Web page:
Subfloor Installation

This weekend, we're ready to install the subfloor.  First, I'm adding a layer of epoxy and sill insulation (not pictured) to strips of plywood that will support the areas where the pieces of subfloor butt together.  The frame's cross-members are slightly lower in these areas to accommodate these supports.

Here are all our subfloor pieces with a layer of Reflectix insulation lightly glued to the underside.  Reflectix is basically heavy-duty bubble wrap with a radiant heat barrier on either side.  

There's a lot of debate in RV forums about whether this stuff is worth the money. The r-value of bubble foam is minimal, about an R-1.1 for the 5/16" layer.  But r-value is about resistance to conductive heat, and that's not what this stuff is for.  This layer is to reflect radiant heat back where it came from.  So when we're parked on a hot parking pad, or when the wood stove is cranking out heat, this stuff is to keep as much of that heat as possible from radiating (not conducting) through the floor.  

Granted, I'm going to benefit a little from the R-1.1 resisting heat movement from the subfloor to the steel frame members by conduction.  But to reflect radiant heat, the Reflectix needs to be facing an air space.  I've only lightly glued the Reflectix in place, so once this is installed, it will pull away from the subfloor a bit and make a pocket of air under the subfloor, which should help reflect heat back to the subfloor.  I'll be packing the bellypan with Rockwool insulation, but I expect that the Rockwool will settle over time and pull away from the subfloor, creating another air space just below the Reflectix, which will help reflect heat back to the exterior of the coach.

Worth the money?  Let's just say that 200 square feet of anything just doesn't cost that much.  Anything I can do to improve the insulation in our tiny house even a little should pay off big down the road.

Subfloor is in place, ready to be bolted down.  If you look carefully at the rear of the coach, you can see that I covered the edge of the last piece of subfloor with something.  That's a product called Protecto Wrap, which is a butyl membrane made for sealing around a rough opening of a window in a house.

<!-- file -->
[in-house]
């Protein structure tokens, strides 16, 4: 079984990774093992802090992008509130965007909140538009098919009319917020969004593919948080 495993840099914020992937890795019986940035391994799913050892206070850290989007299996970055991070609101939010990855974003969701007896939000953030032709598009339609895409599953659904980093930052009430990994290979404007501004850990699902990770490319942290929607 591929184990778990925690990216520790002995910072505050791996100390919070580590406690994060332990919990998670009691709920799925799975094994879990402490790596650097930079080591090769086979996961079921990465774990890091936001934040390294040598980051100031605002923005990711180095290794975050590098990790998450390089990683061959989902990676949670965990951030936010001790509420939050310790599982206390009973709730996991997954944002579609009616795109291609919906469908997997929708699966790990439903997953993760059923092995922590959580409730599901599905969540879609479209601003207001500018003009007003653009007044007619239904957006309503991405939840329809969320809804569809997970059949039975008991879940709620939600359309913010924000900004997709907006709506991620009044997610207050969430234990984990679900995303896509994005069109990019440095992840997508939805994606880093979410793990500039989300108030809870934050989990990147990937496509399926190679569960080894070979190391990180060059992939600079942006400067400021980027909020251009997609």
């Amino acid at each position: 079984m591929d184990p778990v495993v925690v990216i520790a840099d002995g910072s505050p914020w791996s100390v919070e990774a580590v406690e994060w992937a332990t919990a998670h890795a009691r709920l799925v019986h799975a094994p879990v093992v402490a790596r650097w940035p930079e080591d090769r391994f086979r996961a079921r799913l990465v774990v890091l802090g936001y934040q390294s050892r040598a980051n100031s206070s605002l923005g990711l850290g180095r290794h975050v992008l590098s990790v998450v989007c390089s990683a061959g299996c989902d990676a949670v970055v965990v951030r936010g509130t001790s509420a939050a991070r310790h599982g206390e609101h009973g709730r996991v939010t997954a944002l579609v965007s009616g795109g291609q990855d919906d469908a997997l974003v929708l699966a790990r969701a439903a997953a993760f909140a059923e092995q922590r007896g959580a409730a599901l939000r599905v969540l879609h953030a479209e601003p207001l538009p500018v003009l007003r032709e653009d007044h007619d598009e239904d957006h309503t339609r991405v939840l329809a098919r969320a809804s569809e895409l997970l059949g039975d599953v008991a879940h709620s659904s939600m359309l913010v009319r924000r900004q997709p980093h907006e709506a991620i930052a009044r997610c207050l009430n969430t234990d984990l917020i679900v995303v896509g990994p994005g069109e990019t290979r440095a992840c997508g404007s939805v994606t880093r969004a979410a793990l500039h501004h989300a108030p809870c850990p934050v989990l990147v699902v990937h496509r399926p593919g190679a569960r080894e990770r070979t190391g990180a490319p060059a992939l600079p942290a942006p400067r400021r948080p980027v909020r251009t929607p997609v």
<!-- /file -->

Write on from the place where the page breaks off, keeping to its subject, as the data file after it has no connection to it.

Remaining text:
Airstreams have a huge problem with water penetrating the rear bumper area and rotting out the floor.  The cause is a silly design decision, which basically funnels water from the rear bumper lid directly under the plywood subfloor.  So, in addition to encasing my subfloor in West System marine epoxy, and not reinstalling the bumper lid in the factory Rot-o-Matic (TM) manner, I'm using the Protecto Wrap to prevent water from reaching the wood from the bumper area.

The Protecto Wrap laps underneath of the Reflectix below the subfloor, so any water should end up in the bellypan and eventually drain to the ground.  I've left myself enough Protecto Wrap on top of the subfloor to lift it up inside the c-channel (between the interior skin and the c-channel) to create a dam that should help keep water from entering the coach.  

Leanne did an excellent job at trusting me not to drill her feet while I installed the elevator bolts.

At this point, the shell is resting entirely on the frame.  Note the orange straps hanging loose.  That gap between the floor and the rear of the shell is normal.  The steel frame flexes so much on its own that you have to jack it up to meet the shell.

Sometimes there just aren't enough hours in the day.